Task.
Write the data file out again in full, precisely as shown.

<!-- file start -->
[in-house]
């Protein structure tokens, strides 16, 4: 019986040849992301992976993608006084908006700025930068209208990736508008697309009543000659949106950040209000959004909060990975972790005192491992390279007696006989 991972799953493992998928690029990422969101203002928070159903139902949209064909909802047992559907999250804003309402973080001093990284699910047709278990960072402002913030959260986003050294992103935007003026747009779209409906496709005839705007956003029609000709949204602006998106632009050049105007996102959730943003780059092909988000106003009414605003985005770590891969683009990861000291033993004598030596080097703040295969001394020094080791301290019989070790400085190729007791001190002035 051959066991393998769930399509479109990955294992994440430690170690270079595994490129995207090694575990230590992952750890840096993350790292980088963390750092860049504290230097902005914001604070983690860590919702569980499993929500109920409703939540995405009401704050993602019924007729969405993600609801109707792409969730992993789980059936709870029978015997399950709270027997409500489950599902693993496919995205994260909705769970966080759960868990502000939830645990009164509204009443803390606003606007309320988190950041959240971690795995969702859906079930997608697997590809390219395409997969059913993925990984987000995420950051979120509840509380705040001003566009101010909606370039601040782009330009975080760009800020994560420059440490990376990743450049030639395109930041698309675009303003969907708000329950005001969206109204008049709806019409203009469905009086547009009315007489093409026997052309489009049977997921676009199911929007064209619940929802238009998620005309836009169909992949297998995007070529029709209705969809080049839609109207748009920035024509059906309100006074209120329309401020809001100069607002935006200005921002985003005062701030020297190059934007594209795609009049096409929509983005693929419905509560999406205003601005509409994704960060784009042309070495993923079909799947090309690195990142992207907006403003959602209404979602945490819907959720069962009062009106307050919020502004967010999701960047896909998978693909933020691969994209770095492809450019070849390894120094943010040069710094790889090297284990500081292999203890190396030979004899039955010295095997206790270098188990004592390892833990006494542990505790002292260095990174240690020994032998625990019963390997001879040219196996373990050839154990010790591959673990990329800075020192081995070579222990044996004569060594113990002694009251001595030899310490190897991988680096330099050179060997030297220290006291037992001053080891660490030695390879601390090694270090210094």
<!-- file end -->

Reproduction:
[in-house]
């Protein structure tokens, strides 16, 4: 019986040849992301992976993608006084908006700025930068209208990736508008697309009543000659949106950040209000959004909060990975972790005192491992390279007696006989 991972799953493992998928690029990422969101203002928070159903139902949209064909909802047992559907999250804003309402973080001093990284699910047709278990960072402002913030959260986003050294992103935007003026747009779209409906496709005839705007956003029609000709949204602006998106632009050049105007996102959730943003780059092909988000106003009414605003985005770590891969683009990861000291033993004598030596080097703040295969001394020094080791301290019989070790400085190729007791001190002035 051959066991393998769930399509479109990955294992994440430690170690270079595994490129995207090694575990230590992952750890840096993350790292980088963390750092860049504290230097902005914001604070983690860590919702569980499993929500109920409703939540995405009401704050993602019924007729969405993600609801109707792409969730992993789980059936709870029978015997399950709270027997409500489950599902693993496919995205994260909705769970966080759960868990502000939830645990009164509204009443803390606003606007309320988190950041959240971690795995969702859906079930997608697997590809390219395409997969059913993925990984987000995420950051979120509840509380705040001003566009101010909606370039601040782009330009975080760009800020994560420059440490990376990743450049030639395109930041698309675009303003969907708000329950005001969206109204008049709806019409203009469905009086547009009315007489093409026997052309489009049977997921676009199911929007064209619940929802238009998620005309836009169909992949297998995007070529029709209705969809080049839609109207748009920035024509059906309100006074209120329309401020809001100069607002935006200005921002985003005062701030020297190059934007594209795609009049096409929509983005693929419905509560999406205003601005509409994704960060784009042309070495993923079909799947090309690195990142992207907006403003959602209404979602945490819907959720069962009062009106307050919020502004967010999701960047896909998978693909933020691969994209770095492809450019070849390894120094943010040069710094790889090297284990500081292999203890190396030979004899039955010295095997206790270098188990004592390892833990006494542990505790002292260095990174240690020994032998625990019963390997001879040219196996373990050839154990010790591959673990990329800075020192081995070579222990044996004569060594113990002694009251001595030899310490190897991988680096330099050179060997030297220290006291037992001053080891660490030695390879601390090694270090210094």